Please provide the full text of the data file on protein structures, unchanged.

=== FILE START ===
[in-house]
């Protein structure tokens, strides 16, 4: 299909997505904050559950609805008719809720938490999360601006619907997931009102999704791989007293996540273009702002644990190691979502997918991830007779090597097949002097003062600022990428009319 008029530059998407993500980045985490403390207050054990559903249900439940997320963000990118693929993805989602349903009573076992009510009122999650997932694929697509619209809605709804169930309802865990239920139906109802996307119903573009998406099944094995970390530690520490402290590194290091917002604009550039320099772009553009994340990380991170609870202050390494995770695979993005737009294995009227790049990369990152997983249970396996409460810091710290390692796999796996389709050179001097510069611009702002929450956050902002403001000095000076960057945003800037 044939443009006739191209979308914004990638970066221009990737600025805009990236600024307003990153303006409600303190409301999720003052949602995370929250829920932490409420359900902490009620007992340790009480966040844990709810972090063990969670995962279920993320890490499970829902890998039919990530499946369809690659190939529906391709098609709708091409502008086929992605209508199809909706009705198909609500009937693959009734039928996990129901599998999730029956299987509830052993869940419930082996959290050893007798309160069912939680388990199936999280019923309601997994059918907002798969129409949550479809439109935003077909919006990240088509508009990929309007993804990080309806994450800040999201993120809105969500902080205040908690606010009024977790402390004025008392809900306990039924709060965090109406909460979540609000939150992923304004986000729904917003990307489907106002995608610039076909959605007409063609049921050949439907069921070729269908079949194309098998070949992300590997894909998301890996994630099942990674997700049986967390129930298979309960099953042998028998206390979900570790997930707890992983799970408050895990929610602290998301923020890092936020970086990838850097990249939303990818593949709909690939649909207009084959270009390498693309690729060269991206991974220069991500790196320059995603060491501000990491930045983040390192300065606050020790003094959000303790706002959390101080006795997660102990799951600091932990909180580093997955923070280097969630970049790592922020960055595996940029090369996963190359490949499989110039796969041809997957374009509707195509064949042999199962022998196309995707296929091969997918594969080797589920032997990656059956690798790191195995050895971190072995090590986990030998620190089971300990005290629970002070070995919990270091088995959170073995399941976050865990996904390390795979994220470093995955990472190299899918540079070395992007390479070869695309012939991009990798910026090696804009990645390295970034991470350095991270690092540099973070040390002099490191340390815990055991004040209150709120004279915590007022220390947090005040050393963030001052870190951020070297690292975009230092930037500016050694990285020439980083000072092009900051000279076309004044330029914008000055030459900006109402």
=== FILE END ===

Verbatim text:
[in-house]
């Protein structure tokens, strides 16, 4: 299909997505904050559950609805008719809720938490999360601006619907997931009102999704791989007293996540273009702002644990190691979502997918991830007779090597097949002097003062600022990428009319 008029530059998407993500980045985490403390207050054990559903249900439940997320963000990118693929993805989602349903009573076992009510009122999650997932694929697509619209809605709804169930309802865990239920139906109802996307119903573009998406099944094995970390530690520490402290590194290091917002604009550039320099772009553009994340990380991170609870202050390494995770695979993005737009294995009227790049990369990152997983249970396996409460810091710290390692796999796996389709050179001097510069611009702002929450956050902002403001000095000076960057945003800037 044939443009006739191209979308914004990638970066221009990737600025805009990236600024307003990153303006409600303190409301999720003052949602995370929250829920932490409420359900902490009620007992340790009480966040844990709810972090063990969670995962279920993320890490499970829902890998039919990530499946369809690659190939529906391709098609709708091409502008086929992605209508199809909706009705198909609500009937693959009734039928996990129901599998999730029956299987509830052993869940419930082996959290050893007798309160069912939680388990199936999280019923309601997994059918907002798969129409949550479809439109935003077909919006990240088509508009990929309007993804990080309806994450800040999201993120809105969500902080205040908690606010009024977790402390004025008392809900306990039924709060965090109406909460979540609000939150992923304004986000729904917003990307489907106002995608610039076909959605007409063609049921050949439907069921070729269908079949194309098998070949992300590997894909998301890996994630099942990674997700049986967390129930298979309960099953042998028998206390979900570790997930707890992983799970408050895990929610602290998301923020890092936020970086990838850097990249939303990818593949709909690939649909207009084959270009390498693309690729060269991206991974220069991500790196320059995603060491501000990491930045983040390192300065606050020790003094959000303790706002959390101080006795997660102990799951600091932990909180580093997955923070280097969630970049790592922020960055595996940029090369996963190359490949499989110039796969041809997957374009509707195509064949042999199962022998196309995707296929091969997918594969080797589920032997990656059956690798790191195995050895971190072995090590986990030998620190089971300990005290629970002070070995919990270091088995959170073995399941976050865990996904390390795979994220470093995955990472190299899918540079070395992007390479070869695309012939991009990798910026090696804009990645390295970034991470350095991270690092540099973070040390002099490191340390815990055991004040209150709120004279915590007022220390947090005040050393963030001052870190951020070297690292975009230092930037500016050694990285020439980083000072092009900051000279076309004044330029914008000055030459900006109402």